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KSMU's Missy Shelton continues her conversation with Dr. Robert Steele in the final part of our series.
Shelton: In the second part of my conversation with Dr. Robert Steele, we being with his comments about the emotional aspects of this debate over whether the mercury-based preservative thimerosal causes autism.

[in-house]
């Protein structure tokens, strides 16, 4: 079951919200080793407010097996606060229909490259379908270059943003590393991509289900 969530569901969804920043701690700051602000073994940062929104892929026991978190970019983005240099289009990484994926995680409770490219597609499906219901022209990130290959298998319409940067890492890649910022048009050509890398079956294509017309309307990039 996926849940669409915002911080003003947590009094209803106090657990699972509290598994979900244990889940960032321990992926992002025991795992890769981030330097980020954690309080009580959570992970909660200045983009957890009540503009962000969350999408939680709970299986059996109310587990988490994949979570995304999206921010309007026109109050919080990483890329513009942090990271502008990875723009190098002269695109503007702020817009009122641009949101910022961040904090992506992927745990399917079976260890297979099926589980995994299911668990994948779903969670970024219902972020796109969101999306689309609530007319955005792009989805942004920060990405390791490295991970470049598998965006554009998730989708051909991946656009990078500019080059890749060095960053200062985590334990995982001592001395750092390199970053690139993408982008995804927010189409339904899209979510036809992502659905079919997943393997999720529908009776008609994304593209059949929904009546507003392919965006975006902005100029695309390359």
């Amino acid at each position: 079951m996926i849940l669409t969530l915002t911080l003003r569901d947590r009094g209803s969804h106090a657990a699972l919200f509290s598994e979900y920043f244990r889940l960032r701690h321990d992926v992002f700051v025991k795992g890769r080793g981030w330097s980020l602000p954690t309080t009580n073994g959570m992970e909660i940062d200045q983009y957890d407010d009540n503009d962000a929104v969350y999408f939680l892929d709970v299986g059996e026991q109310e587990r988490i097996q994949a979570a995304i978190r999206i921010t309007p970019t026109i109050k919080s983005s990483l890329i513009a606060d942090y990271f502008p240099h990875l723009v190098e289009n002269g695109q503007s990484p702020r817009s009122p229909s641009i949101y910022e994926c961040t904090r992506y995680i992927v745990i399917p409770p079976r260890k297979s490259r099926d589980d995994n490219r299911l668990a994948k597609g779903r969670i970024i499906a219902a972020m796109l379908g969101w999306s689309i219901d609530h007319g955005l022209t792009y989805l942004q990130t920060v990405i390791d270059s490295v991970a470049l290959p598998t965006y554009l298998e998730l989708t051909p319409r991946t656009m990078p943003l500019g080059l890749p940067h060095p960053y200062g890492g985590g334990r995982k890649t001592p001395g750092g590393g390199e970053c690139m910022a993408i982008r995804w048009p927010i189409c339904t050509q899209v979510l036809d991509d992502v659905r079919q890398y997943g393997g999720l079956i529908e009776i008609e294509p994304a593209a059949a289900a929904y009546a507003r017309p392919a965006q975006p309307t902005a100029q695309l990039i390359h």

Steele: This topic is a very emotional topic. When we're dealing with an entity, we don't know the causes of autism, we don't have very good treatments for autism, it certainly can be a very emotional issue. And my heart goes out to those parents that have children with autism. I think it's important that we look for the causes of autism because it's such a concerning problem. But there are limited funds we can give to diseases, including autism. We need to focus on those things that will hopefully bear fruit on causes and treatment. Vaccines have tended in the past to be a good scapegoat for that. A few years ago, it was the MMR vaccine and everyone was sure that it caused autism. Then, not only was it found that it didn't cause autism but one of the researchers behind that data had actually received a lot of money from trial lawyers. It was felt that data may have been tainted. We have to be careful and do what we can